Using JavaScript as a programming language means that the Mootools framework is in good company. Many highly successful alternatives, including AngularJS and Ember.js, show just how high the demand for JavaScript frameworks is. Supported by all common browsers, the scripting language is undisputed web standard as it is well suited to building interactive website components. The language is essential for web developers, even if they do not use a class-based inheritance system by default. MooTools solves this problem by massively simplifying the programming of recurring elements.

For a website visitor, the focus on a client-side executable source code seems to be an advantage at first glance; JavaScript elements promise a high level of interactivity while maintaining a very good page loading speed. However, there are problems and risks with MooTools applications caused by the fact that the clients are responsible for the task of compiling code. This means resources are in particularly high demand, potentially leading to losses in performance or even a website crash in the case of low-performing clients and devices. These crashes particularly affect users of mobile devices such as smartphones and tablets; this amounts to a very significant proportion of internet users. In addition, the crashes often also lead to complications with device-specific components such as touch screens or the comparatively small screen size of man devices, which are sometimes not tested properly beforehand, if at all.

Executing code always carries the risk of being accessed externally (i.e. by using tracking or phishing methods), so users are particularly vulnerable when accessing web projects that use a large amount of client-side programming. Some internet users protect themselves against this by using script blocking extensions such as NoScript or JS Blocker, which prevents unauthorized websites (any site that is not manually added to the whitelist) from running JavaScript and other scripts. It’s therefore important to pay close attention to the security measures of your MooTools web application in order to generate the users’ trust and appeal to your target audience.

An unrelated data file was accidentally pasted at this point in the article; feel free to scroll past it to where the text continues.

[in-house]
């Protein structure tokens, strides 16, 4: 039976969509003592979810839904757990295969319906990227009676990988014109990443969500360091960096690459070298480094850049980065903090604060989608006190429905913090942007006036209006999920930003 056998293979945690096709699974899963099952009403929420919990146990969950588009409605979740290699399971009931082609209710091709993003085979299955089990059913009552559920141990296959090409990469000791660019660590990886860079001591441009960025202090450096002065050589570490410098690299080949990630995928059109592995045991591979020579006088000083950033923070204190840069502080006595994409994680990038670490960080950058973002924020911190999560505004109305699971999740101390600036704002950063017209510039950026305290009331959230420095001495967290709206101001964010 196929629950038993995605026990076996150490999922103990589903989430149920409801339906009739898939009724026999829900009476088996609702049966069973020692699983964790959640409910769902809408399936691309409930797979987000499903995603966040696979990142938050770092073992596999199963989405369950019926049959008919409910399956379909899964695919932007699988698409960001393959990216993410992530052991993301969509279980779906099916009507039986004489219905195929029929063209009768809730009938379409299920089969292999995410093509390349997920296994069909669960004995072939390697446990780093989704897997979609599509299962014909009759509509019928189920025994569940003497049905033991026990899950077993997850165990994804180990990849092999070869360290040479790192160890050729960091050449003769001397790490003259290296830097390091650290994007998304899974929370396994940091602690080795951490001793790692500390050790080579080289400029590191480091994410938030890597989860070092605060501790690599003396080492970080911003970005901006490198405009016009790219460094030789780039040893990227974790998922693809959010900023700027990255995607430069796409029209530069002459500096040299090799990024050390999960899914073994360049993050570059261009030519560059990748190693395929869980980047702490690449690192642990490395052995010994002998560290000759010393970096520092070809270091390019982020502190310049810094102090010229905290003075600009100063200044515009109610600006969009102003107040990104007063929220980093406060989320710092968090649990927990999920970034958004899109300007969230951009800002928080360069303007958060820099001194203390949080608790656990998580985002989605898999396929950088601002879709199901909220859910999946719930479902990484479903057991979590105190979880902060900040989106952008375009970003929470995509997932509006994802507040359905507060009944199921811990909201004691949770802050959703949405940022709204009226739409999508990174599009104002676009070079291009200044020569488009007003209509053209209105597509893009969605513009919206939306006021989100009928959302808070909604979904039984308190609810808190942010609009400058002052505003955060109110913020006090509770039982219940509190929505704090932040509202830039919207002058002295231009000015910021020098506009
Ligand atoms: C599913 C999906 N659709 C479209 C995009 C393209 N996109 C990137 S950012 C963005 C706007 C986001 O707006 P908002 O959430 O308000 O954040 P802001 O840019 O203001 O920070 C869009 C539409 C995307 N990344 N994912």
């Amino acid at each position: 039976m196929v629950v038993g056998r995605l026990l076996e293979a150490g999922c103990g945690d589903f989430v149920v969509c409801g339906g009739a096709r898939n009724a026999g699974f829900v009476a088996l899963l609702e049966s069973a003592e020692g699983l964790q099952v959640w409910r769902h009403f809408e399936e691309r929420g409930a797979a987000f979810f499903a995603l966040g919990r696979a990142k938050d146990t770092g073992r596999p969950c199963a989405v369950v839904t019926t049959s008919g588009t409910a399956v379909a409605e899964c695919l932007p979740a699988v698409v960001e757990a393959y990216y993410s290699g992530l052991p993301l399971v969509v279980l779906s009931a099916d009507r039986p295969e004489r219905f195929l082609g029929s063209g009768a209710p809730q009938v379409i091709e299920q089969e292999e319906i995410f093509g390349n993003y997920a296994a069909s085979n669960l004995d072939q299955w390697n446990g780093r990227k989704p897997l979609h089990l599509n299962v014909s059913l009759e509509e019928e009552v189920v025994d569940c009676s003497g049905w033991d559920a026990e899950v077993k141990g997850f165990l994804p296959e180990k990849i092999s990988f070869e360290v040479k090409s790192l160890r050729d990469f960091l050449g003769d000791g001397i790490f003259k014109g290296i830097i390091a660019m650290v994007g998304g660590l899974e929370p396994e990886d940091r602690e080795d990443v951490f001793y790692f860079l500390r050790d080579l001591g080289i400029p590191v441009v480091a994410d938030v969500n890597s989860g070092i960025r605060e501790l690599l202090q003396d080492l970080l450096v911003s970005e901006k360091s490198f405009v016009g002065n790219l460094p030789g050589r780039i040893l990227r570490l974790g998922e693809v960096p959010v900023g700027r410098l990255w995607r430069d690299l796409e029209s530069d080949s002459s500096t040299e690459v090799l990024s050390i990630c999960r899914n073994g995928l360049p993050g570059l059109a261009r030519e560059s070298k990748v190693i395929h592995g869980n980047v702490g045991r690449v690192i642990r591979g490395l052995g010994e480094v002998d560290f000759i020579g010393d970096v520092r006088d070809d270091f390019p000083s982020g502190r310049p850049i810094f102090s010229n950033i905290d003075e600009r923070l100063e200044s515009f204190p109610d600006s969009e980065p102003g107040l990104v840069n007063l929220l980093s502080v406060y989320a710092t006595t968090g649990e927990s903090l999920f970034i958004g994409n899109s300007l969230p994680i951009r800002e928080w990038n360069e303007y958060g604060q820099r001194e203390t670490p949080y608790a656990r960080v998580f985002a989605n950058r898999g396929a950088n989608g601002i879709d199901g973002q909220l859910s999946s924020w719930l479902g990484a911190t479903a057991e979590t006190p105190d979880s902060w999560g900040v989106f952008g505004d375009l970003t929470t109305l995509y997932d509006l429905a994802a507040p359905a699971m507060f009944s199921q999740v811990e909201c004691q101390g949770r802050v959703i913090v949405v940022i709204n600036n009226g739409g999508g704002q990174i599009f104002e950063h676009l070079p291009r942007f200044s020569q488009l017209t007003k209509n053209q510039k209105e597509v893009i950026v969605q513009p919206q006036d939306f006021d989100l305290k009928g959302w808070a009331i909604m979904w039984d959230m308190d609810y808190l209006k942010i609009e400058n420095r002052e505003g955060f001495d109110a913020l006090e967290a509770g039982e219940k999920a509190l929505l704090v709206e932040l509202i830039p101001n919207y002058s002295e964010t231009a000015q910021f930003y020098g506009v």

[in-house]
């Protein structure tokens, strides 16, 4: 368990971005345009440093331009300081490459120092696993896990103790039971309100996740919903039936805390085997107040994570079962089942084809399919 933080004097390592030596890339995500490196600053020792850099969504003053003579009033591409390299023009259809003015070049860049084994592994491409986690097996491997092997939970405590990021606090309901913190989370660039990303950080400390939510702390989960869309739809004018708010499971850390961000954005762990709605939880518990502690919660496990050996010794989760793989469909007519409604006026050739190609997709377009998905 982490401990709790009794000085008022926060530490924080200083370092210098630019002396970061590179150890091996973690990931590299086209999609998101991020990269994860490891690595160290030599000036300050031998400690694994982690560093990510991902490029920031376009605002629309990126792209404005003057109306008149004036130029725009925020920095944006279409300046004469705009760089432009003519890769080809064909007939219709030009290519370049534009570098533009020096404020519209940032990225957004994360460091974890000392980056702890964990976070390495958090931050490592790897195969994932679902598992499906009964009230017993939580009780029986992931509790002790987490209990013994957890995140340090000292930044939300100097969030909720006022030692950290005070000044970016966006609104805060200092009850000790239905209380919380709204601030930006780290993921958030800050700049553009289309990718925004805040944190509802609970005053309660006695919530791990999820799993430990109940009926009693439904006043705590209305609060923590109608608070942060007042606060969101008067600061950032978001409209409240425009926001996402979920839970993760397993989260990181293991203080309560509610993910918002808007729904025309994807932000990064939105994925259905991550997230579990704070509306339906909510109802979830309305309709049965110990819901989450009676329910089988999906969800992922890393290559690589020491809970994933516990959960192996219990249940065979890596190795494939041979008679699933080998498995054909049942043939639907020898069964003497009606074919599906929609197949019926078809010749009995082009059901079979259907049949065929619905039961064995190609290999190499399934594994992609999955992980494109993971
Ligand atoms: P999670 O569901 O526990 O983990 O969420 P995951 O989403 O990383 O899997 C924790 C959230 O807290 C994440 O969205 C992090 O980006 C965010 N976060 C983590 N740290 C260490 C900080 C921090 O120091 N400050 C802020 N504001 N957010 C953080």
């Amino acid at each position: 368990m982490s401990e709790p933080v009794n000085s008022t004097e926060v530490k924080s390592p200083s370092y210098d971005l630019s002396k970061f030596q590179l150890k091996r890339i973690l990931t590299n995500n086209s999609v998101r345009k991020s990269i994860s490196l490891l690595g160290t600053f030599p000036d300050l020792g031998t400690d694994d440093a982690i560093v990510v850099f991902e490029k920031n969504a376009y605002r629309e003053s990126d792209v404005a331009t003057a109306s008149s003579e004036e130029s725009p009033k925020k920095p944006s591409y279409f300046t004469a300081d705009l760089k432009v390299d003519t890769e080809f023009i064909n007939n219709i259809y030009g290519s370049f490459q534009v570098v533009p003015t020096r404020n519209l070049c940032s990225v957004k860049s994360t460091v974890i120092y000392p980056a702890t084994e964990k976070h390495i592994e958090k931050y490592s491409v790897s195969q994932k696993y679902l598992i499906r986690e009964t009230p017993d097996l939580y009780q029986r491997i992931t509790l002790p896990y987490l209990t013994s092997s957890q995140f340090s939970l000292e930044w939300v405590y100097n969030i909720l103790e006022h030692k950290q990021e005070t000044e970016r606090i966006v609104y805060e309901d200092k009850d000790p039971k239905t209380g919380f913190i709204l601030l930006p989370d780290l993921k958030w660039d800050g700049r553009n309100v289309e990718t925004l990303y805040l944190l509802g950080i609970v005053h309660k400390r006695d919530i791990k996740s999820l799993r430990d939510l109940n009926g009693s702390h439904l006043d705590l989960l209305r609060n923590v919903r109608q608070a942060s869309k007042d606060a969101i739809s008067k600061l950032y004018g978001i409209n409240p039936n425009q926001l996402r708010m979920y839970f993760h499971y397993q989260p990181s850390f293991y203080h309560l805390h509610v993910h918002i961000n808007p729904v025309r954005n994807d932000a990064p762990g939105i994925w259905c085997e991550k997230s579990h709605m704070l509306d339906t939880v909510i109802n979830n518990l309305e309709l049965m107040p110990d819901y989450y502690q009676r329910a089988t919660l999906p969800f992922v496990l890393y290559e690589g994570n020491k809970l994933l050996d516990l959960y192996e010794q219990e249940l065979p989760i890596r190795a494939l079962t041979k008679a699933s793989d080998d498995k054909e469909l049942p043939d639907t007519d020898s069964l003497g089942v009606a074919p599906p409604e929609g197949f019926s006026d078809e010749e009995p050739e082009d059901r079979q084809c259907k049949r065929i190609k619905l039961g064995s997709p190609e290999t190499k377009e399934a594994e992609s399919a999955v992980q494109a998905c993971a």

MooTools: a useful JavaScript extension

MooTools builds on JavaScript‘s object-oriented approach and extends the popular web scripting language to include customizable and reusable classes, following the example of Java and PHP. Using this framework enormously improves the efficiency of JavaScript programming. The strengths of the tool collection are also highlighted here.

It’s possible to design entire application based on MooTools, although this is not necessarily suitable for every project. While effects, animations, and AJAX components are of course increasingly important in modern web development, when implementing any project, the user experience should always be the main priority. For this purpose, MooTools and JavaScript are generally excellent building blocks, but they should only be used in moderation, otherwise your web application runs the risk of quickly breaking the technical resources of the user clients.

JavaScript